Clyde cautions, however, that the new songs were written to enrich, not overtake, current hymnody in the church. "They can easily be blended together in a worship service with traditional hymns," he says.
Fowler says it's important to remember that, for many Christians, music is not only a backdrop for worship, music can be the heart of worship.
"Rather than saying music is an inherent for worship," Fowler says, "[these musicians] are taking another step and saying, Ômusic is worship, music is prayer,' and this suggests that music is liturgy. That's a powerful shift."
Fowler says that, in addition to the musical selections, the new liturgies have been developed, or offered by UCC congregations, to present new possibilities. Some of the new offerings include, for example, briefer communion liturgies, rites of passage for youth (such as when one receives a driver's license), or words for use in times of significant life transition (such as retirement or job loss).
In all, the liturgies offer at least 30 creative possibilities for thinking afresh—and experimenting—with new worship forms.
Inviting churches' real participation
Fowler emphasizes that, as a survey project, "Worshiping into God's Future" attempts to invite churches' real participation, exploration and response.
"What we're asking is for a church to go beyond answering a survey question, but to reflect on its practices, to use these resources and to experience God in them. Then tell us what resources are really needed. Are they useful, not useful?" Fowler says, "This project is grounded not just in a quick fix, but in the working, worship life of the church."
In the end, Fowler insists, the project is not intended to change congregations, but to involve them.
"We feel like if [feedback] comes from the direct practice of a congregation, we'll get better results," he says. "The critical step is to have them reflect on what they already do, and talk about it, and at least have a better sense of why they do what they do."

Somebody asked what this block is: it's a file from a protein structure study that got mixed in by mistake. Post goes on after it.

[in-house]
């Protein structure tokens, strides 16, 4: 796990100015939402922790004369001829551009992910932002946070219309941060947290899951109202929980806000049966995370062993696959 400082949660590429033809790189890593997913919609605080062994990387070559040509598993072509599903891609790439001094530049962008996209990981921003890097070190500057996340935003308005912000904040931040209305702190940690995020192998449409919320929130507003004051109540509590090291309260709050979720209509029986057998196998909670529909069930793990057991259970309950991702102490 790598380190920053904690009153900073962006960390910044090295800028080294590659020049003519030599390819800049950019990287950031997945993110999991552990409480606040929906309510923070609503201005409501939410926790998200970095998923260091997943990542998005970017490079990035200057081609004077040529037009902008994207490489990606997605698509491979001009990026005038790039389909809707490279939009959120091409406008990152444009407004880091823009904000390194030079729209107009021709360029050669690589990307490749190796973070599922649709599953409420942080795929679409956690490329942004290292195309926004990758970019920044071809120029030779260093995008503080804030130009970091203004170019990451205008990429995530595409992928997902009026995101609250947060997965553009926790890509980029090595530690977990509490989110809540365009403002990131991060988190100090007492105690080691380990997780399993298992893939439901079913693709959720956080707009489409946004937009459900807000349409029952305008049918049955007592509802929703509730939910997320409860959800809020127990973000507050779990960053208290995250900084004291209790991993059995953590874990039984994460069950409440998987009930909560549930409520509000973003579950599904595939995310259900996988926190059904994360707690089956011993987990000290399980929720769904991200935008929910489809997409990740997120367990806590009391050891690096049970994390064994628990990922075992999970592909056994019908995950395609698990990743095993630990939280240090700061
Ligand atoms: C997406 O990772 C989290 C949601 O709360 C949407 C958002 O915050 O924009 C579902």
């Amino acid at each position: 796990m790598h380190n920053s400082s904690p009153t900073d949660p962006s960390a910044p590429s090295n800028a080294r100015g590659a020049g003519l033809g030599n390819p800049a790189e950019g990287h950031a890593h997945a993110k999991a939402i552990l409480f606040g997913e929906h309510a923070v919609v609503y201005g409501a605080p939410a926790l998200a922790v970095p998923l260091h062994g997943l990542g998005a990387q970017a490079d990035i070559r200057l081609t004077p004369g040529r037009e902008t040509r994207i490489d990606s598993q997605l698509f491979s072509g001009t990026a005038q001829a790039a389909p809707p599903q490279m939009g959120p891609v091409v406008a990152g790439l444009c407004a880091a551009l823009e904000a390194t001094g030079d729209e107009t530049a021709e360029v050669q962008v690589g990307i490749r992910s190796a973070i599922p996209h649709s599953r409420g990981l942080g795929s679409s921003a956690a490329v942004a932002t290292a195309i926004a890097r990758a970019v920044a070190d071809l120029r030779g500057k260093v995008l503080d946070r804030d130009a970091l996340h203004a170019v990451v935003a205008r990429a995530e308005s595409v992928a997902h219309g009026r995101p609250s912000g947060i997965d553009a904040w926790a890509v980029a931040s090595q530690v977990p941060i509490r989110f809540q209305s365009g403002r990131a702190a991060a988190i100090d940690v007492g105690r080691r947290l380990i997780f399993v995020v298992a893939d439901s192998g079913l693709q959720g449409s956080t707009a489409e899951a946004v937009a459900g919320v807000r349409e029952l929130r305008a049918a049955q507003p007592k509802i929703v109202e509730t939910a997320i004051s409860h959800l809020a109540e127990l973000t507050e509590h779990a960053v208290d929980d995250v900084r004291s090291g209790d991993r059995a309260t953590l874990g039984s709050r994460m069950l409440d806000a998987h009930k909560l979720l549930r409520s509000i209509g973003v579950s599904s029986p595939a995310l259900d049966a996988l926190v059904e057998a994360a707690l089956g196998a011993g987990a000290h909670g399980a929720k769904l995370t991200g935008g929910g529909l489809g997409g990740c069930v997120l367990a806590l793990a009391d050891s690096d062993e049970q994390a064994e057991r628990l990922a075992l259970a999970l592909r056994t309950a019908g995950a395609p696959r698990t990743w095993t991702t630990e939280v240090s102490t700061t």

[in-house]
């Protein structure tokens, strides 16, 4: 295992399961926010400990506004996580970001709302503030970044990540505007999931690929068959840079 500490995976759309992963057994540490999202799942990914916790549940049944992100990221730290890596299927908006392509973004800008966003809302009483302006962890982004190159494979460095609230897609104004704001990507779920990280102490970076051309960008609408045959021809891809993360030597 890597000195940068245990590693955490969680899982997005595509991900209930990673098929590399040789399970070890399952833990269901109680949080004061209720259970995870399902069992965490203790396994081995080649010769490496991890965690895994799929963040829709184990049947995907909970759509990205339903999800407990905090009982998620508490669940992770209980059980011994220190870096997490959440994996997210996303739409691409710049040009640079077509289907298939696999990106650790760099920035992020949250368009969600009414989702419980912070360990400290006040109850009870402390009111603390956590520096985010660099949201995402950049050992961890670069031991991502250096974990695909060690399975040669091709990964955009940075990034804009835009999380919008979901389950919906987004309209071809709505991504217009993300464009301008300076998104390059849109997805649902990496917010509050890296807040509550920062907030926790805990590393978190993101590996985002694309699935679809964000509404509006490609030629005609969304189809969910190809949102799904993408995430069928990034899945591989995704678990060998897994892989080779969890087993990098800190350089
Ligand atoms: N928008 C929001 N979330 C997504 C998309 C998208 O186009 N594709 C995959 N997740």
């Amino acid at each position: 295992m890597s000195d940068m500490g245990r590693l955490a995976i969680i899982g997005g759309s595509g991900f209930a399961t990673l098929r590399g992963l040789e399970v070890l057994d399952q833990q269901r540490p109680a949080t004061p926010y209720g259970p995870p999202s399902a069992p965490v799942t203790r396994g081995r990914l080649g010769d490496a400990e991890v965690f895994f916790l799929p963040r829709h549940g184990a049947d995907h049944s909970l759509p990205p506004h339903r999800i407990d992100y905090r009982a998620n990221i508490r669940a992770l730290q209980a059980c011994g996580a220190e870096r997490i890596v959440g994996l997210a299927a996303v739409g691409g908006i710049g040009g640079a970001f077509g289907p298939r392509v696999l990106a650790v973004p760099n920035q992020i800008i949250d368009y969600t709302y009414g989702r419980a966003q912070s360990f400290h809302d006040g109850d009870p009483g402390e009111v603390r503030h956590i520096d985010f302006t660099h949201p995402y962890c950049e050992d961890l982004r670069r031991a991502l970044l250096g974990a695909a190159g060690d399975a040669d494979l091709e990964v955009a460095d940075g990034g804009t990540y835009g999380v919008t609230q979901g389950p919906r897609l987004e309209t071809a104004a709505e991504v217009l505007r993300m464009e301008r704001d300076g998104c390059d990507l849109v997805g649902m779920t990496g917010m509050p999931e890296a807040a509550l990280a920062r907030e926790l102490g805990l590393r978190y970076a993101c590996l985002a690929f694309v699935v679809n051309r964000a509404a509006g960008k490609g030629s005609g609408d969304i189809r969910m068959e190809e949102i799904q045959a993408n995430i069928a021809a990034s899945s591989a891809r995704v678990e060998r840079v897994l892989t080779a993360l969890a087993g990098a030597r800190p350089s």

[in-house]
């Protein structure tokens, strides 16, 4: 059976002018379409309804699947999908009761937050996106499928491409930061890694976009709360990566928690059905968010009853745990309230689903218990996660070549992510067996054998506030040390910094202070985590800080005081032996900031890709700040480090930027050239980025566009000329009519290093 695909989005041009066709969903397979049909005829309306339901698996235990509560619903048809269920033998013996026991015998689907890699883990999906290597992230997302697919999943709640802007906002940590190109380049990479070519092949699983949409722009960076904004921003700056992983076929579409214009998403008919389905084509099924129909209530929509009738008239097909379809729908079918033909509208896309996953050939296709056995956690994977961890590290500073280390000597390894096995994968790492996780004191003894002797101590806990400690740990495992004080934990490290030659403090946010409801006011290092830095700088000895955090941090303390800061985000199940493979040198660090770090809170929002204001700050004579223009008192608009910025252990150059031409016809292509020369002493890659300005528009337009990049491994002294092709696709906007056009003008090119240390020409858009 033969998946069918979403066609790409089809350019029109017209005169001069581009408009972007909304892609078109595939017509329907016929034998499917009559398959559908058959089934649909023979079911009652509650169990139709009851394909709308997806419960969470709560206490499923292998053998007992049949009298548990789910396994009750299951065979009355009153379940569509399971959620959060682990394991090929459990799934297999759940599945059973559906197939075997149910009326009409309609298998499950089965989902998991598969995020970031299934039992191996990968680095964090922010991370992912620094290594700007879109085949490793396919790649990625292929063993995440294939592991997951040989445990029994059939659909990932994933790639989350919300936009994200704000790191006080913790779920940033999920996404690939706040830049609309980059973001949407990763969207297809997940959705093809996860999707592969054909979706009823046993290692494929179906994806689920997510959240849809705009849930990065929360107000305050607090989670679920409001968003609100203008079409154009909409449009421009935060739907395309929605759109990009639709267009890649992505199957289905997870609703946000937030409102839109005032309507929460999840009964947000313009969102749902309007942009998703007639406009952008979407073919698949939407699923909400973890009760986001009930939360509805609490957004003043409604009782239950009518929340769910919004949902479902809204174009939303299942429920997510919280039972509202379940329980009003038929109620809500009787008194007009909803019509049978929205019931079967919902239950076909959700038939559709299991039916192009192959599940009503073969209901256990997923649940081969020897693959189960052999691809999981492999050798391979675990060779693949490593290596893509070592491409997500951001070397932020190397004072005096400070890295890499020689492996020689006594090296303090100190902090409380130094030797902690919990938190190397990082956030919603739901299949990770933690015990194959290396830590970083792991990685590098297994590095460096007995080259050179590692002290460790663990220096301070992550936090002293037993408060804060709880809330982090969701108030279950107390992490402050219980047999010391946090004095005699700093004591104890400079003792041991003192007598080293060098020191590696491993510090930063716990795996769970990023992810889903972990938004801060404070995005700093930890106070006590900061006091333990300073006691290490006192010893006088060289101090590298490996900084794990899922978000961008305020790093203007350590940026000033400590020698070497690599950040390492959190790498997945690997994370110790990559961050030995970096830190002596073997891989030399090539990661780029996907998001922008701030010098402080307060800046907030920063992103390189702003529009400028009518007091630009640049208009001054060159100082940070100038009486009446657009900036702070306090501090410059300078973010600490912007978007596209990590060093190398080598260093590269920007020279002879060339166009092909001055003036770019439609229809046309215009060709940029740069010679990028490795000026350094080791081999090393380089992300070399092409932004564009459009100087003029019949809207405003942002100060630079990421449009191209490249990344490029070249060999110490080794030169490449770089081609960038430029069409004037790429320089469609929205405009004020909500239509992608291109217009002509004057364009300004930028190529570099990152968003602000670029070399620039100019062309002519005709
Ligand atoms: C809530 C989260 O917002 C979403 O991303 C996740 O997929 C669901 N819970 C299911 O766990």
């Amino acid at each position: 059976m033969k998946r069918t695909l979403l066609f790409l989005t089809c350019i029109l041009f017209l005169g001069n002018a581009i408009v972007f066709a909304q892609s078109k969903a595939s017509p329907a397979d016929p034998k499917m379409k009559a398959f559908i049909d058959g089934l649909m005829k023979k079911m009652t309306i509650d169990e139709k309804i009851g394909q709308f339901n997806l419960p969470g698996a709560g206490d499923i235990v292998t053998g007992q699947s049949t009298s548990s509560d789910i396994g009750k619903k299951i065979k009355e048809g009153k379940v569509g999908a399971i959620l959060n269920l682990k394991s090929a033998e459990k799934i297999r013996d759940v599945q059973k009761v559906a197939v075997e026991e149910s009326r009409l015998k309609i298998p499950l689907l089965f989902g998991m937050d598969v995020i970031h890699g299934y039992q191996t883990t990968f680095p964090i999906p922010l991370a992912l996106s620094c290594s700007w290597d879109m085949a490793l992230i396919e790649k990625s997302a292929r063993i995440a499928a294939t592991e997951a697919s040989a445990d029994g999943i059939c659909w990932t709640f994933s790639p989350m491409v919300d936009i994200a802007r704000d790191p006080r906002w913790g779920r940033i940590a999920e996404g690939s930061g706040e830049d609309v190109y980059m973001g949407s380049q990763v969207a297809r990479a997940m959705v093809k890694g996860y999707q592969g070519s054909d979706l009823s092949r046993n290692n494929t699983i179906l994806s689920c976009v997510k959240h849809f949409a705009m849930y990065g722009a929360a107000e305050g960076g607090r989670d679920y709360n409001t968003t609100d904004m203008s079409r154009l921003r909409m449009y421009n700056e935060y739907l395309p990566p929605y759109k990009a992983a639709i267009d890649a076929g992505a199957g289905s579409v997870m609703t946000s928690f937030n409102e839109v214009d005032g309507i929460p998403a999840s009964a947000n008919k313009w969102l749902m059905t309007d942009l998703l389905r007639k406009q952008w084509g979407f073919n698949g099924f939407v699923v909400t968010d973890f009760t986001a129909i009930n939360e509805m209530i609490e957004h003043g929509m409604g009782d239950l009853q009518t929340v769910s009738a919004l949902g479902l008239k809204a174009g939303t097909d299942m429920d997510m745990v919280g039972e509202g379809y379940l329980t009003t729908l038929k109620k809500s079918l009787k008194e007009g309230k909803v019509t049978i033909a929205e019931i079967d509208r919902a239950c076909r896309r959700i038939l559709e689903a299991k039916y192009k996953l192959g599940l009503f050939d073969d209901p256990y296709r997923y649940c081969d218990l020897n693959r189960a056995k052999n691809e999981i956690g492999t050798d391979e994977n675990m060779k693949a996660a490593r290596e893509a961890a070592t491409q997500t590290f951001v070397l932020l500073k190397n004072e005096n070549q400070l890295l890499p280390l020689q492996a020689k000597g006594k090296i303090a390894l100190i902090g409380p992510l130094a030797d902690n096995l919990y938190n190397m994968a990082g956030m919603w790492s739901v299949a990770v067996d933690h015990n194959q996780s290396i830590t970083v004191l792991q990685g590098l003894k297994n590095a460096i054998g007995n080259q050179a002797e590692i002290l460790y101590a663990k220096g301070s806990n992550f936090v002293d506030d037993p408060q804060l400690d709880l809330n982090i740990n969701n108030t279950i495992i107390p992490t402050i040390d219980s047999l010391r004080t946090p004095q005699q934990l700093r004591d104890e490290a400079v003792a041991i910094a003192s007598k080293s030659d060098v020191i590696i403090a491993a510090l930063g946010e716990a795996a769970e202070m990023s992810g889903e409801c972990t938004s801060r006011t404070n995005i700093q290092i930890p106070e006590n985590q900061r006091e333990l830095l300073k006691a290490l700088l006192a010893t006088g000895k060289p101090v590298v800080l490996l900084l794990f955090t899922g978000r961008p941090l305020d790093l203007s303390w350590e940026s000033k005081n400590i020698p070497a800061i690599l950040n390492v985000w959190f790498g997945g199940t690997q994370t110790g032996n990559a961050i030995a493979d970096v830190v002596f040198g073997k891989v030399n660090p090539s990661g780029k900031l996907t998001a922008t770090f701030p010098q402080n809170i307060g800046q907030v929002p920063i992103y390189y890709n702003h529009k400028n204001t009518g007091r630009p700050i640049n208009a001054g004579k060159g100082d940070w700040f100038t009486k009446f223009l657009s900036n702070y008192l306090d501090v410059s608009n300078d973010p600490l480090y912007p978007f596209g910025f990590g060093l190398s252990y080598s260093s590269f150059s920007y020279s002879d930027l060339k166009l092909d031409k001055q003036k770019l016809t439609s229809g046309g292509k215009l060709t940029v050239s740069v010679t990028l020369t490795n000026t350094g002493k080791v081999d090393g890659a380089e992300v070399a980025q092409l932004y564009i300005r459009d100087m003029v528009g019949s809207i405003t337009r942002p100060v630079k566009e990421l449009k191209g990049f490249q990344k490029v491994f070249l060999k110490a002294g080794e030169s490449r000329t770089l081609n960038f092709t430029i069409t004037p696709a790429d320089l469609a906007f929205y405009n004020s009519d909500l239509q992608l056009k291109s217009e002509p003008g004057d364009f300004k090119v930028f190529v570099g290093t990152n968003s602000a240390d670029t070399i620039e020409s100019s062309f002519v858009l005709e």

The trick, he says, is to remain open to new possibilities.
"Don't put exciting in a box," he teaches. "Exciting can mean many different things to many different people."
What is ÔWorshiping into God's Future'?
"Worshiping into God's Future" is a response to General Synod's call for church-wide discussion of the UCC's worship life. Among its purposes:
To discover worship practices and understandings throughout the UCC.
To identify needed resources for worship renewal.
To look at worship training and education.
To consider enhancing the Book of Worship and The New Century Hymnal.
What's the project's timeline?
Earlier in 2004, all congregations and members of the church were invited to participate in the first-phase of an historic survey of the UCC's worship life. Just under 9,000 surveys were completed, representing more than one-third of the UCC's congregations. Some of the survey's findings were reported in the June 2004 edition of United Church News; however, a more-thorough final analysis by the worship and education ministry team and the UCC's research office will be made available.
Now, the project's second phase involves wide distribution of trial liturgies, new music and visual images for use by congregations. Each local church is being asked to use—then reflect on Ñthe resources and report back.
What's being mailed in December to each congregation?
Prayers and Patterns for Worship, a booklet of liturgies, worship ideas and discussion questions.
Sing Prayer, Sing Praise!, a music CD and song book with songs for worship in conjunction with prayers and patterns for worship. Accompaniment versions will be available at ucc.org/worship.
Words and Images for Worship, a CD-ROM with texts of liturgies, songs for use in bulletins or projection, and 12 evocative, artistic images for use in worship or discussion.
What are churches asked to do, specifically?
During January, try out as much of the material as desired, then respond online or return the form by April 11. Information gleaned will be reported to General Synod, July 1-5, in Atlanta. For more information, contact the Rev. Sidney D. Fowler, minister for worship, liturgy and spiritual formation, at 866-UCC-UCC4, ext. 3869 or firstname.lastname@example.org or Arthur Clyde, minister for worship, music and liturgical arts, at 866-UCC-UCC4, ext. 3870 or email@example.com.